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Report writing: reasons to do it well

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You probably don't have a burning desire to write reports.

Nonetheless, you've ended up having to write them. There's a natural tendency to want to get the darn things written and off your desk as soon as possible. There are all sorts of reasons for this:

* Writing can be a pain in the behind.

* You didn't take this job to become a writer.

* You've got a dozen other "real jobs" that need doing.

* You're just having one of those days (or weeks or months).

* It's Friday afternoon.

* etc.

We can all identify with these feelings. Still, to use a cliche, if something's worth doing, it's worth doing *well*.

Now that's not just hollow sentiment. There are good reasons for taking your writing responsibilities seriously. Here are a few of them:


Over time, what you write -- and the way you write it -- will be remembered, for better or worse. If you succumb to the "just get it done" or the "near enough is good enough" schools of thought then, over time, the people you write for will start to judge you accordingly.

Conversely, if you go the extra yards and do a good job on your reports, letters and memos, that too will be remembered; and it will influence your reputation accordingly.

Remember: you are what you write.


The reputation that we just discussed has a flow-on effect: it influences your credibility. Consider two staff members:

* Person A doesn't like writing. She has a reputation for writing reports that have to be sent back or fixed. They don't always answer all of the things they were supposed to; facts sometimes contain errors; material is inappropriately cut and pasted from earlier reports without change; the layout isn't in the approved style etc.

* Person B also doesn't like writing. Still, she has a reputation for writing reports that don't need to be sent back or fixed; they answer all of the things they were supposed to; the facts presented are well checked; her reports are well written and well presented etc.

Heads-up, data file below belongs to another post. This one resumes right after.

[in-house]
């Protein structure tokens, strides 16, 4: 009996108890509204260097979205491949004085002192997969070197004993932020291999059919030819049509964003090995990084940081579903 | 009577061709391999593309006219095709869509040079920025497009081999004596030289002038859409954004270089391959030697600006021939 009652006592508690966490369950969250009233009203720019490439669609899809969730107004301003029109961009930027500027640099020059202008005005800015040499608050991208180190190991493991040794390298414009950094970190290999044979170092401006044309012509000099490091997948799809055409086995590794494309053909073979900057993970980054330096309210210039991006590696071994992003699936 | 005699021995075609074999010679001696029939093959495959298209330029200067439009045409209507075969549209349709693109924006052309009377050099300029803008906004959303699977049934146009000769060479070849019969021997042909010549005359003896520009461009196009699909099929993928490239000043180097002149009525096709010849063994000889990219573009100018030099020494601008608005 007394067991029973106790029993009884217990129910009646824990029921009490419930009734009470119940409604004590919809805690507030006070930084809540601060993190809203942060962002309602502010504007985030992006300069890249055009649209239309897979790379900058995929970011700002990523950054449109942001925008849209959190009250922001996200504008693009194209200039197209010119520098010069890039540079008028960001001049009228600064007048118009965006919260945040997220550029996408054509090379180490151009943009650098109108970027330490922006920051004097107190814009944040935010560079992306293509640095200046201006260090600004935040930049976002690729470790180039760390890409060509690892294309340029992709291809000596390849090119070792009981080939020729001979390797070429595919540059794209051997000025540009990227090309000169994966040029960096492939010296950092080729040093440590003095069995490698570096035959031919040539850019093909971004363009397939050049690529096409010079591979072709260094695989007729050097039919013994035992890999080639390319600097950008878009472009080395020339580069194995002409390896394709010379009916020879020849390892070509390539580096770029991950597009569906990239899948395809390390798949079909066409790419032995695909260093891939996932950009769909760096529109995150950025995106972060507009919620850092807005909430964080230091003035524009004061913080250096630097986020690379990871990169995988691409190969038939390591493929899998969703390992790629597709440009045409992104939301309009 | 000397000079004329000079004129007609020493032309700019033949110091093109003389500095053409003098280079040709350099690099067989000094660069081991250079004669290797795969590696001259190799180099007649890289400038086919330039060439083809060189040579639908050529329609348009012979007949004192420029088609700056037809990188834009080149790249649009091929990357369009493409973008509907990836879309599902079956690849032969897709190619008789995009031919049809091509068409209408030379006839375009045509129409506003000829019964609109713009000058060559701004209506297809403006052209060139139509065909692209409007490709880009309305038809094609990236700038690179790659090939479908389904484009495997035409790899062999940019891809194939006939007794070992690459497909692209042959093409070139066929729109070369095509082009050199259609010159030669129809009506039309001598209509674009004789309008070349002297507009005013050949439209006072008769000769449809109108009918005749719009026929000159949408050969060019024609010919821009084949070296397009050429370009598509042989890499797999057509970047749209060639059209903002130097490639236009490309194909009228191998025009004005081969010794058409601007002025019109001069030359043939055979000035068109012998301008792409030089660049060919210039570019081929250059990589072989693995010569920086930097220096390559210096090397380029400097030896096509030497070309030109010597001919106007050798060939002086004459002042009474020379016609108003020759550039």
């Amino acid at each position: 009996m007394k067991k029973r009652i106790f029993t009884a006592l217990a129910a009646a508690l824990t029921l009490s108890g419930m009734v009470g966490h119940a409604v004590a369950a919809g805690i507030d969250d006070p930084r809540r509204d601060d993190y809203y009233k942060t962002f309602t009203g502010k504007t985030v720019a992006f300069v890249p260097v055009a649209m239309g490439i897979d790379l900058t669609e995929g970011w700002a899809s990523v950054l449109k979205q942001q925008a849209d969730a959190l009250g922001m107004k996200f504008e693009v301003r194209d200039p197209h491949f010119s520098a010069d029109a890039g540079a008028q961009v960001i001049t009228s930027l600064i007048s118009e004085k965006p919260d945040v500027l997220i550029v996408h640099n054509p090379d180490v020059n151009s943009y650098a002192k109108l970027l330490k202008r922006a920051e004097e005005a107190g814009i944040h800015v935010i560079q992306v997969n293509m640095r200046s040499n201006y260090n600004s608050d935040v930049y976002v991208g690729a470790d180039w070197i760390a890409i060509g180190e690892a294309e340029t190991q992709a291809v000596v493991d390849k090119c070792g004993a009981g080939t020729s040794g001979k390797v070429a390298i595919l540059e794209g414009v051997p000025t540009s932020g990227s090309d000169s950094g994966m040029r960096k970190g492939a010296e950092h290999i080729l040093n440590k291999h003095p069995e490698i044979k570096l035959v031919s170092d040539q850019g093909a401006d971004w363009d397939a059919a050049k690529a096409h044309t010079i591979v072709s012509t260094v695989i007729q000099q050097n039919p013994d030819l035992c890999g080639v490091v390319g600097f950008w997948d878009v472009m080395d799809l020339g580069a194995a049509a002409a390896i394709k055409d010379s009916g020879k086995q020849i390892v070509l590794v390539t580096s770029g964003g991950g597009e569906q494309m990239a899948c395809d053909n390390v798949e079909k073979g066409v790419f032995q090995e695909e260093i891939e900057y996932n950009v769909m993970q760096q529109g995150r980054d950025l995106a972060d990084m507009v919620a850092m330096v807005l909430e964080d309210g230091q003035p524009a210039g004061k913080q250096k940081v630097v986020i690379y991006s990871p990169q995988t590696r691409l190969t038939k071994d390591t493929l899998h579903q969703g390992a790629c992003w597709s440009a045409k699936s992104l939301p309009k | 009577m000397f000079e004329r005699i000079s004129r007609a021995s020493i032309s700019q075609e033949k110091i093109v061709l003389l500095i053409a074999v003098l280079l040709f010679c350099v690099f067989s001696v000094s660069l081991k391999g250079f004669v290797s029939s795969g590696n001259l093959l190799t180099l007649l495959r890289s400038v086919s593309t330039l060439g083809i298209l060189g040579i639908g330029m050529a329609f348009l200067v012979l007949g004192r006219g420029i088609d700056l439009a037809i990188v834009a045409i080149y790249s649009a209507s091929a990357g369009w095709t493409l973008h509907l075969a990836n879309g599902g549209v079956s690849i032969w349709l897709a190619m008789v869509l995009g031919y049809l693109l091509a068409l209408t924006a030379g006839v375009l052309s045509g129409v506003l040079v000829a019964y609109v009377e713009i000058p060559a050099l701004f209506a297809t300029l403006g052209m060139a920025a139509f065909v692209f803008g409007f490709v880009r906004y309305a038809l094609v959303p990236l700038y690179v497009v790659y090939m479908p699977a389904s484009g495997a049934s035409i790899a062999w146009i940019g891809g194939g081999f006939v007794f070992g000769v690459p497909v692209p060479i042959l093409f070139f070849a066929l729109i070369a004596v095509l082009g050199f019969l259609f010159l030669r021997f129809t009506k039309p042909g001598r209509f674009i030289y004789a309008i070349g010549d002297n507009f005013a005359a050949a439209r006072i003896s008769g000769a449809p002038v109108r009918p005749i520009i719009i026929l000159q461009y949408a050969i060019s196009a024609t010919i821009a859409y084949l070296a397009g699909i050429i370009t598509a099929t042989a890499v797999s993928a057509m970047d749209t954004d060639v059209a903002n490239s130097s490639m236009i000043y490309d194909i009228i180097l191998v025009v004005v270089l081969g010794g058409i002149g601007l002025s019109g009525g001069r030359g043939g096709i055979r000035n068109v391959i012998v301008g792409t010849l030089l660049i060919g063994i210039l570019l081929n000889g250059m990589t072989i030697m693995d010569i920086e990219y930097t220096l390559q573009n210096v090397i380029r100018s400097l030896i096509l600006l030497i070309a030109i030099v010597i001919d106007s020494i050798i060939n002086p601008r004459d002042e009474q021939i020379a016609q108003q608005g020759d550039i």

An incident occurs, and each person provides a different written version of events. Which account will have the greater credibility?

Regardless as to who is *right* in this particular case, it's human nature that a person with a reputation for well written, accurate reporting will have his or her written statement awarded a greater level of credibility.

This credibility may not just be extended to his or her written work. People may come to judge your character and work ethic on the basis of a history of well-written submissions.


When you write reports (or letters or memos), you're often doing so in response to a specific request. It may often seem that the people who make these requests are completely unaware of how much work it takes for you to write the reports or how inconvenient they can be.

This won't always be the case though. At least some (perhaps most) of the people who ask for such reports do understand that you'll have to work on them. And some (hopefully most) will appreciate the effort you put in to submitting a good report.

One day, you might want something from them.

If you have a history of submitting well written reports that are right the first time, a good manager will recognise this effort. When you next need a favour, hopefully your efforts will be remembered and your request treated in a favourable light.

Bottom line: Time spent writing well is not wasted. You get the benefits described here, and your employer gets better reports.
It's a win-win situation.

You'll find many more helpful tips like these in Tim North's much applauded range of e-books. More information is available on his web site, and all books come with a money-back guarantee.

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